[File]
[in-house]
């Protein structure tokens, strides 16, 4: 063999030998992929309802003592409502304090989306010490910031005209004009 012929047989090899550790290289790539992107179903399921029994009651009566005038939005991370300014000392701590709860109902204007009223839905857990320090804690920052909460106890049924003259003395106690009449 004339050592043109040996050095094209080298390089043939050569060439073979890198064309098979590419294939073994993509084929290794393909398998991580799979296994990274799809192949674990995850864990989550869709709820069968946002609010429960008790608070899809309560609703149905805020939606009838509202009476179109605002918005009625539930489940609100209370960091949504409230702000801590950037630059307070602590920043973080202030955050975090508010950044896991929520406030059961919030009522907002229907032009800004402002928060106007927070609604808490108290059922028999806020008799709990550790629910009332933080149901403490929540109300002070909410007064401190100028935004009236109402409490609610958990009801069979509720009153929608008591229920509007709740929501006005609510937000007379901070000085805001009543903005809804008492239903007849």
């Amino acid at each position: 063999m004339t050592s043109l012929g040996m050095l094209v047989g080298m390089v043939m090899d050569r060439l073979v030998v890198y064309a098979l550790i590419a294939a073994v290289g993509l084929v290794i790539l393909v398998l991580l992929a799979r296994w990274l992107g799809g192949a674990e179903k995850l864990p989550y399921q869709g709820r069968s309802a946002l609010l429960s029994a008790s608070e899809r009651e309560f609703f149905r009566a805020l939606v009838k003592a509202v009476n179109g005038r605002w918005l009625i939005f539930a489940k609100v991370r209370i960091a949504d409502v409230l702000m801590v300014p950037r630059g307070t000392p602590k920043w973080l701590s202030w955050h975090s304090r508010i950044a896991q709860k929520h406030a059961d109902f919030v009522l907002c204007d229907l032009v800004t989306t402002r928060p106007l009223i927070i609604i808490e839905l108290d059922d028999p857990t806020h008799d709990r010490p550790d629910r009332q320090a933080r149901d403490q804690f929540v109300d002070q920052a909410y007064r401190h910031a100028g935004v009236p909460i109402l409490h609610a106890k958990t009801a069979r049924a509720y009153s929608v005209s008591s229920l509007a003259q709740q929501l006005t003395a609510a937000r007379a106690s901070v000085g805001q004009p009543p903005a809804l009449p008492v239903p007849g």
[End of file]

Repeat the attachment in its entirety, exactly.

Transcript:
[in-house]
């Protein structure tokens, strides 16, 4: 063999030998992929309802003592409502304090989306010490910031005209004009 012929047989090899550790290289790539992107179903399921029994009651009566005038939005991370300014000392701590709860109902204007009223839905857990320090804690920052909460106890049924003259003395106690009449 004339050592043109040996050095094209080298390089043939050569060439073979890198064309098979590419294939073994993509084929290794393909398998991580799979296994990274799809192949674990995850864990989550869709709820069968946002609010429960008790608070899809309560609703149905805020939606009838509202009476179109605002918005009625539930489940609100209370960091949504409230702000801590950037630059307070602590920043973080202030955050975090508010950044896991929520406030059961919030009522907002229907032009800004402002928060106007927070609604808490108290059922028999806020008799709990550790629910009332933080149901403490929540109300002070909410007064401190100028935004009236109402409490609610958990009801069979509720009153929608008591229920509007709740929501006005609510937000007379901070000085805001009543903005809804008492239903007849």
């Amino acid at each position: 063999m004339t050592s043109l012929g040996m050095l094209v047989g080298m390089v043939m090899d050569r060439l073979v030998v890198y064309a098979l550790i590419a294939a073994v290289g993509l084929v290794i790539l393909v398998l991580l992929a799979r296994w990274l992107g799809g192949a674990e179903k995850l864990p989550y399921q869709g709820r069968s309802a946002l609010l429960s029994a008790s608070e899809r009651e309560f609703f149905r009566a805020l939606v009838k003592a509202v009476n179109g005038r605002w918005l009625i939005f539930a489940k609100v991370r209370i960091a949504d409502v409230l702000m801590v300014p950037r630059g307070t000392p602590k920043w973080l701590s202030w955050h975090s304090r508010i950044a896991q709860k929520h406030a059961d109902f919030v009522l907002c204007d229907l032009v800004t989306t402002r928060p106007l009223i927070i609604i808490e839905l108290d059922d028999p857990t806020h008799d709990r010490p550790d629910r009332q320090a933080r149901d403490q804690f929540v109300d002070q920052a909410y007064r401190h910031a100028g935004v009236p909460i109402l409490h609610a106890k958990t009801a069979r049924a509720y009153s929608v005209s008591s229920l509007a003259q709740q929501l006005t003395a609510a937000r007379a106690s901070v000085g805001q004009p009543p903005a809804l009449p008492v239903p007849g």